In Harry Potter and the Deathly Hallows, Hermione suggests that her and Harry use the Disillusionment charm on themselves when they go to visit Godric's Hollow. In my opinion, I think this would've been a better idea than using the invisibility cloak as it was stated that as they grew older that they had trouble fitting themselves underneath it.

Why didn't Harry take up Hermione's offer of using the Disillusionment charm rather than using the invisibility cloak all of the time, and why was it that the invisibility cloak was so valued when the Disillusionment charm existed?

  • They had used the Polyjuice portion to look like a muggle couple. What would have been the point of Disillusionment charm after that.
    – dobby
    Commented Jan 28, 2018 at 9:37
  • @dobby I don't think they used Polyjuice in Godric's Hollow - Harry wanted to go 'as himself', I think. Commented Jan 30, 2018 at 21:48
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    @marcellothearcane They did use the Polyjiuce portion. "They were to Apparate to the village under cover of darkness, so it was late afternoon when they finally swallowed Polyjuice Potion, Harry transforming into a balding, middle-aged Muggle man, Hermione into his small and rather mousy wife." ~Deathly Hallows, Ch 16: Godric's Hollow
    – dobby
    Commented Jan 31, 2018 at 9:20
  • @dobby my bad. I've watched the film more recently than I've read the books, unfortunately. Commented Jan 31, 2018 at 19:00
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    @marcellothearcane I know. the movies are so unreliable. I don't like any movie after POA.
    – dobby
    Commented Feb 1, 2018 at 6:40

2 Answers 2


The cloak is better for moving around in the open.

The Disillusionment Charm works by mimicking the appearance of background objects and patterns:

Harry looked down at his body, or rather, what had been his body, for it didn’t look anything like his any more. It was not invisible; it had simply taken on the exact colour and texture of the kitchen unit behind him. He seemed to have become a human chameleon.

Order of the Phoenix, chapter 3

By its nature, this method is most effective when the Disillusioned person stays very close to the background and remains still, so that there are no telltale shadows and no parallax effects due to a changing angle of observation, and so that imperfections in the mimicry are not made more apparent by movement. Harry's cloak does not have this restriction; it renders the wearers completely transparent. As long as wind and aerodynamics (Order of the Phoenix, chapter 3) — and the number of people to conceal — are non-issues, the cloak is the better choice.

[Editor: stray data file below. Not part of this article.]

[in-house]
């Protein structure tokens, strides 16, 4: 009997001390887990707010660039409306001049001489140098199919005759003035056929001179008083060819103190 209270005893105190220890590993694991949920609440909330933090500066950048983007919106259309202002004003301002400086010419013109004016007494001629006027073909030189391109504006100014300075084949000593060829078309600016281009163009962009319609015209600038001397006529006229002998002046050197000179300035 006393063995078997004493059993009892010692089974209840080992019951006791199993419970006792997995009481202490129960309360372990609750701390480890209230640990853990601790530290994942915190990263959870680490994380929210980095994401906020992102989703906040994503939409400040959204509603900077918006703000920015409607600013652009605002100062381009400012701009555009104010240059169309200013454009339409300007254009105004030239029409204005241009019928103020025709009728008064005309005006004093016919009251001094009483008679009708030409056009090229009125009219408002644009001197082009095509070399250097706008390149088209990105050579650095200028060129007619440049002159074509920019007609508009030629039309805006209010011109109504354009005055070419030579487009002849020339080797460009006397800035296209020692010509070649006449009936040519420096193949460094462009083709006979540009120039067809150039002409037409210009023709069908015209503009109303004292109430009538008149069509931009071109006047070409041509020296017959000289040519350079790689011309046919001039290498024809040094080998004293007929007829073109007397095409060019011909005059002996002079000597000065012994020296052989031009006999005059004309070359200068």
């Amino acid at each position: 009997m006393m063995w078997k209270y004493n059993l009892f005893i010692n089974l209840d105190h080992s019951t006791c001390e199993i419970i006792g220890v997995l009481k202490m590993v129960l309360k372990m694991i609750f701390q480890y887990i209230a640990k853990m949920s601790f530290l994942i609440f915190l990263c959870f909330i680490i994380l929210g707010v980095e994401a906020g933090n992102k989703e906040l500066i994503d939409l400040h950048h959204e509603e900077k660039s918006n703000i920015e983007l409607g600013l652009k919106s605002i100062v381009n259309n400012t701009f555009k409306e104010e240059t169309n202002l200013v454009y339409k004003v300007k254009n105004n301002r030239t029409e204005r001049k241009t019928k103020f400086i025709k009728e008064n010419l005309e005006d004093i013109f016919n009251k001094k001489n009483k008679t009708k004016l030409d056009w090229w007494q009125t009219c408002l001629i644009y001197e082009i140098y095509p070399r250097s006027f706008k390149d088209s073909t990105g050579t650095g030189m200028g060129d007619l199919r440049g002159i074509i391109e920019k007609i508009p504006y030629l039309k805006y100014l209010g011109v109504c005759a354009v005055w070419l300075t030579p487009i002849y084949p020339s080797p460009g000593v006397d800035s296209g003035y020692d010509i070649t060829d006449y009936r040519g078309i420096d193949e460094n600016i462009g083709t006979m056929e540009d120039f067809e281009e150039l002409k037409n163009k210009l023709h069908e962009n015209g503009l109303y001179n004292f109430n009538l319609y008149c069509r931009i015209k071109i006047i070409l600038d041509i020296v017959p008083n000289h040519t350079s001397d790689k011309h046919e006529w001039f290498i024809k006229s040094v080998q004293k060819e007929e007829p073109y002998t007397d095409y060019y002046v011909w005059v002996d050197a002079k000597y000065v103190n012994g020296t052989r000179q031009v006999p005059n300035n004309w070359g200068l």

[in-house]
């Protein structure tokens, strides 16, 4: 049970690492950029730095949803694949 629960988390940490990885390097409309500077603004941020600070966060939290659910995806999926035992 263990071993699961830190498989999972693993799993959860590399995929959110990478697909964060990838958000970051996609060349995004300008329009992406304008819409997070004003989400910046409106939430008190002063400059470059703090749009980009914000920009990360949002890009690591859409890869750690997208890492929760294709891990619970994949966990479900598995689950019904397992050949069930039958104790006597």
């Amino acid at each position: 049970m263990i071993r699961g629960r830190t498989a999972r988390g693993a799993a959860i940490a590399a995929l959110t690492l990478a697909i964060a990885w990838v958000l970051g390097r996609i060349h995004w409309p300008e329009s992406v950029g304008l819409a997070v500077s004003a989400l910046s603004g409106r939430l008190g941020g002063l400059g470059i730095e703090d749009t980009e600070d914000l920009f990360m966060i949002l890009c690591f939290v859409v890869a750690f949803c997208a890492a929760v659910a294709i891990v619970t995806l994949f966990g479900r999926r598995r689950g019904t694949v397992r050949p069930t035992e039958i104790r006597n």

Although a relative novice such as Goyle can cast a Disillusionment Charm that will work under ideal conditions (Deathly Hallows, chapter 31), only experts have demonstrated the skill to make them effective under more varied conditions.1

Hermione used Disillusionment (as well as several other charms) to conceal the renegades' camp (Deathly Hallows, chapter 15), but this was out of desperation rather than confidence in the charm's suitability for that situation.

In the book, Harry and Hermione used Polyjuice Potion to appear as Muggles (Deathly Hallows, chapter 16) even while hidden under the cloak. Although Disillusionment underneath the cloak would have made their invisibility coverage slightly more reliable around the ankles, Polyjuice increased their options for staying safe by giving them an entirely different way of blending in. Since the Disillusionment Charm can be slow to remove (Order of the Phoenix, chapter 4) — slower than removing the cloak, at least — it could have hurt their chances of a quick getaway.2